Rev. Carroll Joins the Fight Against the Line 3 Pipeline

By Rebecca Shipman, [email protected]

The Anishinaabe people, along with many other Native, non-native, religious, and secular groups, have organized to protect their water and land under the name TreatyPeopleGathering. Enbridge, the multinational natural gas transmission company, started construction on the “Line 3 Replacement Project” in December of 2020. Of the 1,095-mile-long pipeline, 355 miles will run through Minnesota, disrupting Anishinaabe treaty land and the Mississippi River Headwaters. 

The Line 3 Pipeline poses an enormous threat to the health of the Mississippi River, which runs through 10 states, and would affect the environmental conditions of countless communities. It would carry 700,000 barrels of tar sands oil from Canada each day and have a climate impact on par with the Keystone XL Pipeline, posing an existential threat to waterways like the Mississippi.

On the morning of Saturday, June 5th, Rev. Dr. Ambrose Carroll, Sr., founder of Green The Church (GTC), arrived in Hubbard County, Minnesota, to stand in solidarity with water protectors and represent GTC in this fight for public health and environmental justice. Rev. Carroll was eager to be part of direct action. While GTC works within the Black Church to amplify green theology and sustainable practices, and act as a catalyst for political change, Rev. Carroll saw this visit as “a great opportunity for the African American Church to show up on the front line in solidarity with so many others”.

Rev. Carroll and leaders from GTC’s partners MN350, Minnesota Interfaith Power and Light, and Green Faith Minnesota, stayed at Northern Pines United Methodist Camp. Saturday evening, protesters attended training conducted by Native leaders and rallied to listen to climate activists, including Winona LaDuke. Rev. Carroll led the singing of “Wade in the Water” as the group gathered on the shore of Fishhook Lake on the campgrounds.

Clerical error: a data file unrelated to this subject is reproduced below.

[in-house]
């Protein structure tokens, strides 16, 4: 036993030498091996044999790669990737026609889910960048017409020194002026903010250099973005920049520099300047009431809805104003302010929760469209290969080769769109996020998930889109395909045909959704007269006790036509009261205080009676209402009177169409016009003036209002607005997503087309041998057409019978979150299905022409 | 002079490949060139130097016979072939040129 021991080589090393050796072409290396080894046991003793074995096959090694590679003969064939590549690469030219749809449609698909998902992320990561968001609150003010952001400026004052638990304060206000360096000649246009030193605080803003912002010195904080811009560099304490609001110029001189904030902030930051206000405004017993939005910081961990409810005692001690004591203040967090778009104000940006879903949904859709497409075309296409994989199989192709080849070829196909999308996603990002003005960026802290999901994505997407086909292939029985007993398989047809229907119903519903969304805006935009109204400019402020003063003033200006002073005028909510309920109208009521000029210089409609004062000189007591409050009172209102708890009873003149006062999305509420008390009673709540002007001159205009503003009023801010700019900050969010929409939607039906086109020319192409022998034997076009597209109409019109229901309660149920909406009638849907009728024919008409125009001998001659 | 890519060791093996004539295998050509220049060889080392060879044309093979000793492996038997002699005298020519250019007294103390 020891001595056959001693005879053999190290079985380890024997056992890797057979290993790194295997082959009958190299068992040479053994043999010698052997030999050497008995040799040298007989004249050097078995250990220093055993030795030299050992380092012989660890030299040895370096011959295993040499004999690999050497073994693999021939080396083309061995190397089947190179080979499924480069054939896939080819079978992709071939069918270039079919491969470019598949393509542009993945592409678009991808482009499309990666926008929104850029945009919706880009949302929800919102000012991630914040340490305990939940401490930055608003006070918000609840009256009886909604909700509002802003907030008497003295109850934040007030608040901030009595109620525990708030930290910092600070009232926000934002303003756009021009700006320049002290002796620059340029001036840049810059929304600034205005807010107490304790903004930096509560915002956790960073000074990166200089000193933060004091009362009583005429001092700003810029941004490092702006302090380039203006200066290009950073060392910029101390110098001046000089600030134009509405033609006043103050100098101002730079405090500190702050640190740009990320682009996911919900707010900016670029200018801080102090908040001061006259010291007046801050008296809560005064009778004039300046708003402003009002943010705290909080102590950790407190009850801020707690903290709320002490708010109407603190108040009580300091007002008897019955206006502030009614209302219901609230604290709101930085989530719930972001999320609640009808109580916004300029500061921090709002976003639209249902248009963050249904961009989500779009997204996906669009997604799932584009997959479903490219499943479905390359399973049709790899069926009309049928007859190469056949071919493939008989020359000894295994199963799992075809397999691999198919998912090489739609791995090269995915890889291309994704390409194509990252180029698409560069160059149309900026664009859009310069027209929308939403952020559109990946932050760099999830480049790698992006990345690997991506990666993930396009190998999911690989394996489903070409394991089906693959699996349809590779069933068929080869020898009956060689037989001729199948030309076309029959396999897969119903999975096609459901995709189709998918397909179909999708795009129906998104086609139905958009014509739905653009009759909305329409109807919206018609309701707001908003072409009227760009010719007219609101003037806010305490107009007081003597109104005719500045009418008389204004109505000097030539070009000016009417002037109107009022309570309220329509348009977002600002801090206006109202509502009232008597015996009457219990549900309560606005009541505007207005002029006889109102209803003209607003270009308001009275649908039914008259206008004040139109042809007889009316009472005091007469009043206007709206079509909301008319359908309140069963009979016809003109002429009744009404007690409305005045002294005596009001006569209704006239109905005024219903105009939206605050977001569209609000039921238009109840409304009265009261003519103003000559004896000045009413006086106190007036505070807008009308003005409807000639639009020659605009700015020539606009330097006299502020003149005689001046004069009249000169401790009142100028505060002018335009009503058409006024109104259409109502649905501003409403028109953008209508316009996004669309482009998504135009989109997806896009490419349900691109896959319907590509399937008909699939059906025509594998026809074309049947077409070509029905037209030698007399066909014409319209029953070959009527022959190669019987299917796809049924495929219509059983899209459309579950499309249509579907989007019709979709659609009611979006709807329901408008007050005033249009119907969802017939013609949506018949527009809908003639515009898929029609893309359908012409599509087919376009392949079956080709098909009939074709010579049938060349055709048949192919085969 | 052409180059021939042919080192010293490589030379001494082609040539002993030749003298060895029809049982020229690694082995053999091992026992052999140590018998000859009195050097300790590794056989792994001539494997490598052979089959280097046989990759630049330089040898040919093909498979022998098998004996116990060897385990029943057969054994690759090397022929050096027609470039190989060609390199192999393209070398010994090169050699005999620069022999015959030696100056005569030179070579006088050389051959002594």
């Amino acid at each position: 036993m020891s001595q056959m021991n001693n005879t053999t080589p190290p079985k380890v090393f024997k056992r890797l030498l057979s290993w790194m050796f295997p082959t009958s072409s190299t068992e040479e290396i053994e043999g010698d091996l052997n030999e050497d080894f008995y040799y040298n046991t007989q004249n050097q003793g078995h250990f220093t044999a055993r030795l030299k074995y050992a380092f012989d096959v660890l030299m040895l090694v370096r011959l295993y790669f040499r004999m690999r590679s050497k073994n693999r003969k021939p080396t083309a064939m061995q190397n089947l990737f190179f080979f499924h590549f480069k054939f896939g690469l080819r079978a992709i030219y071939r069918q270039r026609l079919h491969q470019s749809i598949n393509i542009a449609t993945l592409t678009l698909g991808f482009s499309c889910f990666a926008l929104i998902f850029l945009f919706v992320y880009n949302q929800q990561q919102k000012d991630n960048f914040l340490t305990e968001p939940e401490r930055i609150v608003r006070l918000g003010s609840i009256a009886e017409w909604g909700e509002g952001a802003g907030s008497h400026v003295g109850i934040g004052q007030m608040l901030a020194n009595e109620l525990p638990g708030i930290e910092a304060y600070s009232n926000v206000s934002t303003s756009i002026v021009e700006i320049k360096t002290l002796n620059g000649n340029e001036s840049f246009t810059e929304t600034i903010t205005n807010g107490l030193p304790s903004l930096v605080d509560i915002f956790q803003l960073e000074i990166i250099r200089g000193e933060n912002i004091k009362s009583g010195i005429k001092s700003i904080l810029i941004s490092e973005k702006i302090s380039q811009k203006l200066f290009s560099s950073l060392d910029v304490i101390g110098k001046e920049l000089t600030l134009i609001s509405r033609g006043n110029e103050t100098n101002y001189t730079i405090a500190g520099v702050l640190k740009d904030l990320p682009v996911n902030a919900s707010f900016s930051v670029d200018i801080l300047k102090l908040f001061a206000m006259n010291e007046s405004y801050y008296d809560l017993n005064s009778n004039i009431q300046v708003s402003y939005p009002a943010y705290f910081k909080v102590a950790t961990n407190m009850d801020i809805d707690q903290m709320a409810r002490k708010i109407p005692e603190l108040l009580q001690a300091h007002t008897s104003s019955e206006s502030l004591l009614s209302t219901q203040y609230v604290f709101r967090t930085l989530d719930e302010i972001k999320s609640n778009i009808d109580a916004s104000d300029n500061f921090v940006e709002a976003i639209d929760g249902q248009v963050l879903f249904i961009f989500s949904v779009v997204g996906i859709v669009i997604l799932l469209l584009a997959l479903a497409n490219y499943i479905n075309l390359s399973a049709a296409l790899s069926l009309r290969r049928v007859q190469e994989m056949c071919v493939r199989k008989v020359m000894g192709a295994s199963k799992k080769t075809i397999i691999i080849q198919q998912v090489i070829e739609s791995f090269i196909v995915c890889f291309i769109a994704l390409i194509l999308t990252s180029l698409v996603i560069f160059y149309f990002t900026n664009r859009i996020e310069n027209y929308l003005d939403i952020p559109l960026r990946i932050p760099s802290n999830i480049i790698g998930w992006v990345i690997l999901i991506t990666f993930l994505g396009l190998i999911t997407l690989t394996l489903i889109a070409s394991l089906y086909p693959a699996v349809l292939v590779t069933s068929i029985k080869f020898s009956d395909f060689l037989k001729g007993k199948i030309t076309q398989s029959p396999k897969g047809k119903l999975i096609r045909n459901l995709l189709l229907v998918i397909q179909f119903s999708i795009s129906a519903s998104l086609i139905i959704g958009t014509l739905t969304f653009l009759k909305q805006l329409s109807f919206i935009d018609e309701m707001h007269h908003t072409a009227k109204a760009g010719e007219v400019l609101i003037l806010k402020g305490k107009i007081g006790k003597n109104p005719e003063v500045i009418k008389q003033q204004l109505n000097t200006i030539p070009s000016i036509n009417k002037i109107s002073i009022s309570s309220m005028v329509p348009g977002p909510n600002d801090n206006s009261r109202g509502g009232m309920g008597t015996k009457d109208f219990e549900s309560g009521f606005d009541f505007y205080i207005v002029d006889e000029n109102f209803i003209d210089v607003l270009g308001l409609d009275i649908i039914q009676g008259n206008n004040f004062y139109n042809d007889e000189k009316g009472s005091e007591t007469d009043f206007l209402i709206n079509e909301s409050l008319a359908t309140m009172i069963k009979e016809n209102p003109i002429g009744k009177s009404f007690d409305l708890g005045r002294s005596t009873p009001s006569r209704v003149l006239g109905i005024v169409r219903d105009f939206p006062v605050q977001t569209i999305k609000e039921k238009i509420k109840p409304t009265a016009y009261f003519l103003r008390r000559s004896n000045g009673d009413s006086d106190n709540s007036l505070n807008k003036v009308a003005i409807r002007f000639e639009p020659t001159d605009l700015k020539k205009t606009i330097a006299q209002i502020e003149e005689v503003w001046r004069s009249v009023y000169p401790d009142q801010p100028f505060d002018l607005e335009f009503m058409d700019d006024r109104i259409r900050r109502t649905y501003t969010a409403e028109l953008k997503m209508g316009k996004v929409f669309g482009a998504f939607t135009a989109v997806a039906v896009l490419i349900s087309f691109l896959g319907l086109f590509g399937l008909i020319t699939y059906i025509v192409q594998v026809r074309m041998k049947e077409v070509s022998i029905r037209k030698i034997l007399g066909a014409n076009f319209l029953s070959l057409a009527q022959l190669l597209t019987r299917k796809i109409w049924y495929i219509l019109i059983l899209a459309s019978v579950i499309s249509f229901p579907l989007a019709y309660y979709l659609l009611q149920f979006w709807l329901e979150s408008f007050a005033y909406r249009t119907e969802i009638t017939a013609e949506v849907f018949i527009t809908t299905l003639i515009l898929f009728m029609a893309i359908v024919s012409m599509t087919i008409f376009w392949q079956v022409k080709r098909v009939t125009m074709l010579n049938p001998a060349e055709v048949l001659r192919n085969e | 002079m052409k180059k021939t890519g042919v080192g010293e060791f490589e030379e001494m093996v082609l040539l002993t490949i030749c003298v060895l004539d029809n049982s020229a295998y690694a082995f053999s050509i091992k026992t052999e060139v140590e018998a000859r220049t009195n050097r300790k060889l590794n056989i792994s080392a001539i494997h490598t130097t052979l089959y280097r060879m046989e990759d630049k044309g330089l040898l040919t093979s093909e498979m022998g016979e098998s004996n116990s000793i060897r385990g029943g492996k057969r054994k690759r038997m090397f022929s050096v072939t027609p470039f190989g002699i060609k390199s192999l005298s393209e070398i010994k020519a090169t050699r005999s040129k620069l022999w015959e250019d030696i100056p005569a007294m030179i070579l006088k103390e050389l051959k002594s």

On Monday, Rev. Carroll marched with a group of protesters down a 5-mile road, toward a small bridge crossing the Mississippi River. A tent was set up by the bridge; as the protesters gathered, members of the Native community played drums and smoked a peace pipe. Then a group of artists moved to the front of the crowd and painted “STOP LINE 3” on the ground. Young men broke away from the group and walked off the bridge, clearing a path through the brush as they did so. Protestors used this path to make a pilgrimage from the bridge to bathe in the waters of the Mississippi. As members of the previous night’s rally recognized Rev. Carroll, they began to sing again, “I went down to the river to pray”.

After the Line 3 action, Rev. Carroll made a personal pilgrimage to visit the site of George Floyd’s murder in Minneapolis. The art and memorials left by mourners have been moved to the building next to the convenience store Floyd left immediately prior to his death. A young woman curating the space explained she was unable to watch the video of the murder, but the memorial enabled her to internalize what happened.

As we try to cope with the tragedy of police brutality against Black bodies, Rev. Carroll suggests applying what he learned at the protests—everyone has a talent to lend towards the fight; we don’t have to shoulder it all by ourselves. “What happened in Minneapolis, what happened in Grand Rapids is the same piece. Although we feel alone and isolated, we have to get out, we have to learn how to work together. We have to write a new story. We have to draw bigger circles. We have to draw circles that include Black and Brown people, that allow us to work together.”